Q: There is a strong perception that the Chinese highly value education. Many people think China has one of the largest and most effective education systems in the world, but that’s a very different story from what you’re telling me. Why is that?

A: China does have a strong education system and deep commitment to giving their children one of the most demanding schooling programs in the world. This is the system that is in most cases run by urban educators in China’s cities. But China also has a system that is not so strong and lacks the resources and commitment to providing all of the children in their jurisdiction with the top learning environment in the world. This is the rural schooling system.

China also has [another] system that is not so strong and lacks the resources and commitment to providing all of the children in their jurisdiction with the top learning environment in the world. This is the rural schooling system.
Scott Rozelle

Q: Why is there such a gap between urban and rural education in China?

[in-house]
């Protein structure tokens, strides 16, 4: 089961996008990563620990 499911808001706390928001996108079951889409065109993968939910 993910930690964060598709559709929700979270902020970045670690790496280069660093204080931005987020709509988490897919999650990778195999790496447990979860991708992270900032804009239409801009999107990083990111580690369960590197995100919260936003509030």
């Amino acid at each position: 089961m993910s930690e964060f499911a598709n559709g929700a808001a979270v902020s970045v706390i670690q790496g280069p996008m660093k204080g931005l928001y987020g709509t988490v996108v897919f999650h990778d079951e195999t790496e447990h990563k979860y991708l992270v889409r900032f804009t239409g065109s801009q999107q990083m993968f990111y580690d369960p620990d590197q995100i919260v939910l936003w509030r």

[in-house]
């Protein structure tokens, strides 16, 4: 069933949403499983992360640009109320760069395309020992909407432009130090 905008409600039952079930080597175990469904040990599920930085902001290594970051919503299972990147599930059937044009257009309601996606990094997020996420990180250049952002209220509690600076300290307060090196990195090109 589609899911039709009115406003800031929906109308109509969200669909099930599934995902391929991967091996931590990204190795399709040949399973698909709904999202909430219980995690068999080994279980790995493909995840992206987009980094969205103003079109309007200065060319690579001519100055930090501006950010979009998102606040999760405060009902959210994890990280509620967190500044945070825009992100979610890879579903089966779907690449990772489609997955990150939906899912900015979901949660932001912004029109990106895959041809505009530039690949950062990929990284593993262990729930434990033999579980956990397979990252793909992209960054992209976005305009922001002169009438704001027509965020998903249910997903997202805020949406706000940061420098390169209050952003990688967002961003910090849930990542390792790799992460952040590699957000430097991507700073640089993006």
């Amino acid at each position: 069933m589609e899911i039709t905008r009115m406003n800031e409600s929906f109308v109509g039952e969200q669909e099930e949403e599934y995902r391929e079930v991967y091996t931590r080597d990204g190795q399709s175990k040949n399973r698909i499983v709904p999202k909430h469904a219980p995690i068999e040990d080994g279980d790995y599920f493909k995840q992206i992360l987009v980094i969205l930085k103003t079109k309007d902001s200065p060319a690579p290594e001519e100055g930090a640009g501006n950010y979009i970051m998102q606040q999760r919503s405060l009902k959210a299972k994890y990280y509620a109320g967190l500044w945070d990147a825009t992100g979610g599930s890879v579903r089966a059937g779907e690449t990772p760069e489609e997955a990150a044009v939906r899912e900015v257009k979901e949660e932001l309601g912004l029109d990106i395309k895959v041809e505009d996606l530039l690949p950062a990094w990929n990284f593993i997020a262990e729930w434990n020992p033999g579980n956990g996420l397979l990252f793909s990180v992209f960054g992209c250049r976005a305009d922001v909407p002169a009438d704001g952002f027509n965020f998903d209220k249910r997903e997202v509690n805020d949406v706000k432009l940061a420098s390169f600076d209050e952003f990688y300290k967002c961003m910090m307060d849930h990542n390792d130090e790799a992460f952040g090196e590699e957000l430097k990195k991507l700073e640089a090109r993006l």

A: First, we'll tell you what it is not. China’s schooling gap is not due to rural families not having schooling aspirations for their children. In our surveys, even when children are young, parents say that they want their children to excel in school and will invest any amount of time and money to facilitate the child’s schooling goals. Even today, however, when the children get to mid-teens, only about 4 out of 10 students can make it into academic high school.

Middle school kids work at desks in a run down classroom in rural China.The source of China’s schooling problem is actually similar to the source of the problem of poor education in large parts of the US. In the US, school funding is a local expenditure. Much of the funding comes from local property taxes. Hence, in poor areas of the US where housing prices are low, mainly due to the fact that many people in the area have low income or are unemployed, property taxes are insufficient to provide a high quality of education. The quality of education in an area plagued by poverty is systematically lower than areas where the average family is better off.